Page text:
Processes continue to evolve around 3D printing for the built environment, with new startup companies emerging around the world. As the volatile lumber market continues to put pressure on the construction industry, innovative companies are branching out for options.

Until fairly recently, the 3D printing medium has typically been a concrete mix. However, we are seeing more composite materials like wood/polymer, in addition to plastics, resins, thermoset material that hardens when exposed to UV light, and even biological components such as hemp fibers.

3D printing technology is not new, but the new materials being introduced to create 3D printed buildings vary greatly. Some companies are creating their own materials and obtaining certifications that set them apart from the competition. Builders who want to get it right the first time are working with regulatory agencies to learn about pain points and get input and feedback on new processes from regulatory and code officials.

This type of industry disruption involves productive collaboration – in other words, approaching collaboration with humility.

One California company, Mighty Buildings, creates modular panels for “plug-n-play” construction. While their patented thermoset wall material can enhance other materials, it is designed to essentially replace all the traditional layers of a wall – exterior and interior finishes, as well as fire, air, water, thermal (insulation), and vapor barriers. These 3D printed walls, produced in a facility offsite, are transported to the jobsite and erected by tilt-up, interfacing well with traditional materials.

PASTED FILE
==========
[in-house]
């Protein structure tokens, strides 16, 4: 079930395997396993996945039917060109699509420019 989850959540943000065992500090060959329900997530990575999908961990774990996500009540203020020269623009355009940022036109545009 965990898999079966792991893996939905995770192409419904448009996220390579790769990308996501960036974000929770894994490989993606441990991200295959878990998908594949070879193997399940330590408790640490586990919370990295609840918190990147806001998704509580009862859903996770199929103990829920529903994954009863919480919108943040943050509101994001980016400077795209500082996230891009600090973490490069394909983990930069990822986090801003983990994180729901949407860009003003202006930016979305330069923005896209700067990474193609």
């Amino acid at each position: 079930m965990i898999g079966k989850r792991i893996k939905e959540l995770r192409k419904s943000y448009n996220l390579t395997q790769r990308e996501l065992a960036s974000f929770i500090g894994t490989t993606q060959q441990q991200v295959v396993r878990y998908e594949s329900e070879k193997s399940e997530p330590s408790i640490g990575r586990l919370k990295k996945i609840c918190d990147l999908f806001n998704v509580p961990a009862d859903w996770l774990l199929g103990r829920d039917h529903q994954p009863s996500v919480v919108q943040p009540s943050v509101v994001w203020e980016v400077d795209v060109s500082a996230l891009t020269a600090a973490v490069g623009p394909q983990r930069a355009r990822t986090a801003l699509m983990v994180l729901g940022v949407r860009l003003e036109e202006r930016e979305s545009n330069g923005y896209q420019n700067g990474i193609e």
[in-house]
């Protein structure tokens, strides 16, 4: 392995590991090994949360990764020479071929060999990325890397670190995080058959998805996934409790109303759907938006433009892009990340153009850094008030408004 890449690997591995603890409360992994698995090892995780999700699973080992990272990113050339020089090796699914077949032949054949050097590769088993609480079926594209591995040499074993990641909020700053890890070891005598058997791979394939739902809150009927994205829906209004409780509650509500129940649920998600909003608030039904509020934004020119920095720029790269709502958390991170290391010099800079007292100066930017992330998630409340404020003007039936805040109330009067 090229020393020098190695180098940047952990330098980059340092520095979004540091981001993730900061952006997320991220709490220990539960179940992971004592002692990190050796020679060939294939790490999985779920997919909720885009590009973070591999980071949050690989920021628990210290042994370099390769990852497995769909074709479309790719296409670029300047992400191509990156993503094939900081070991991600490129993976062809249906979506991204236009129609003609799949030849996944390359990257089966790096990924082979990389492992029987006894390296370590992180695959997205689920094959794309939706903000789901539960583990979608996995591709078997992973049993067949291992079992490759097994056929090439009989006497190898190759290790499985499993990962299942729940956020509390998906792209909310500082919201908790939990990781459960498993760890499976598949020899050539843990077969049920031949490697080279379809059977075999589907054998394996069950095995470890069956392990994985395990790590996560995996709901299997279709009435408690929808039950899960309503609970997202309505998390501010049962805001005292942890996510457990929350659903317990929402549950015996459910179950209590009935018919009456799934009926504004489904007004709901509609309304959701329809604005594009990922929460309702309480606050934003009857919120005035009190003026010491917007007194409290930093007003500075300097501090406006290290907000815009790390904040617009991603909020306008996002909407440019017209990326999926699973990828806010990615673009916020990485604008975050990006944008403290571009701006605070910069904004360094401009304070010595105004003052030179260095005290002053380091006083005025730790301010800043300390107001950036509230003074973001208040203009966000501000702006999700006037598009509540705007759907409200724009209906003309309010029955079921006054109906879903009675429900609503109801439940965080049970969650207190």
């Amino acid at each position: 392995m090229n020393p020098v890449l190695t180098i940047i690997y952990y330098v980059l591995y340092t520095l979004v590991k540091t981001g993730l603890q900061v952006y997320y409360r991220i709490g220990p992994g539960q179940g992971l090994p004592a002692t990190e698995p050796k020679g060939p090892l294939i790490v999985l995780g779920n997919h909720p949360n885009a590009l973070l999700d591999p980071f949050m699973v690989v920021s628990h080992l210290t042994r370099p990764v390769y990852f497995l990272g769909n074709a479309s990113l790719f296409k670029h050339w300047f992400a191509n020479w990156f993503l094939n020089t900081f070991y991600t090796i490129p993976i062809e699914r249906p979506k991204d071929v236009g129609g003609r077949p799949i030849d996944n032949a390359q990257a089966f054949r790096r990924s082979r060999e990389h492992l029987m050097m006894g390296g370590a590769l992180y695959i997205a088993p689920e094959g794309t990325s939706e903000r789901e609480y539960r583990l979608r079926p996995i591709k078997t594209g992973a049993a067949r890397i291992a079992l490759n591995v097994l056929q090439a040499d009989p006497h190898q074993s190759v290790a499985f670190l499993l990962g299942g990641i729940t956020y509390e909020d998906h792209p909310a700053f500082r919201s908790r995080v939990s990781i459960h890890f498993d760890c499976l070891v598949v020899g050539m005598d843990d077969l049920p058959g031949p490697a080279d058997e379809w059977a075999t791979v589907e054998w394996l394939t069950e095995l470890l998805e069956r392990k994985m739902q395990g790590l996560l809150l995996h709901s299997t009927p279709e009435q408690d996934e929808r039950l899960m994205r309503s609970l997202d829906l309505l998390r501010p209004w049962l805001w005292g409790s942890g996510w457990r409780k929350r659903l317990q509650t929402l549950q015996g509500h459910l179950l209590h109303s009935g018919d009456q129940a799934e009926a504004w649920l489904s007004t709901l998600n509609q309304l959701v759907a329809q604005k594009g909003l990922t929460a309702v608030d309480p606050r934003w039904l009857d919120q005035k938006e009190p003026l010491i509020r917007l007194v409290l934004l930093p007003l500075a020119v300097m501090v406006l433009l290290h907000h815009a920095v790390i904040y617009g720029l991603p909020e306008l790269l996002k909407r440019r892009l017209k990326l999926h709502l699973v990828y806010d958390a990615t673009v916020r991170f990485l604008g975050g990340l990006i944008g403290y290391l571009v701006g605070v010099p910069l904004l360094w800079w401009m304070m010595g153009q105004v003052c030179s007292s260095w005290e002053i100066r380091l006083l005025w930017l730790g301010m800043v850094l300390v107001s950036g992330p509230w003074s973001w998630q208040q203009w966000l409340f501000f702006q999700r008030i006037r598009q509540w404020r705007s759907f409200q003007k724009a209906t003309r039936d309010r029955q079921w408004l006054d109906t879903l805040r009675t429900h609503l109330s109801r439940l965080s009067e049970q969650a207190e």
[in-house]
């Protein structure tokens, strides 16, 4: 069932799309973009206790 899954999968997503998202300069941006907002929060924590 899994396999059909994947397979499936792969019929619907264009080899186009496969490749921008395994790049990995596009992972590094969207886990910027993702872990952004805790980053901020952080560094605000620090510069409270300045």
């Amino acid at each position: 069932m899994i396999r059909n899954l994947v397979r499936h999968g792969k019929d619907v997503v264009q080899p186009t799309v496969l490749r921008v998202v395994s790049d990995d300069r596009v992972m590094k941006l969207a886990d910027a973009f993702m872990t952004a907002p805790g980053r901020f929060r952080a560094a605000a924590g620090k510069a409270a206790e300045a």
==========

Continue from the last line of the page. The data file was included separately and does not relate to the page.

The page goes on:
The Mighty Buildings leadership has found that the ideal sectors for their prefabricated walls include hospitality, hospitals and shipbuilding. An example would be the prefab bathroom units that are standard features in those specialty construction fields. Using prefab in these applications helps minimize waste during construction.

Looking to the future, Mighty Buildings leadership is setting its sights on prefab mechanical, electrical and plumbing units. Kitchen and bathroom wetwalls can be installed back-to-back in projects. In addition, using a building information modeling (BIM) process, panels can be designed with the chaseways built in. It is possible that, in the future, circuitry could even be 3D printed directly into the wall. Although that is possible currently, it is not practical at scale. It will take some additional productive collaboration with regulatory agencies to make that a reality.

Tune in to season 4, episode 10 of The AEC Disruptors Podcast, to hear from Sam Ruben of Mighty Buildings about the construction innovation taking place in 3D printing.

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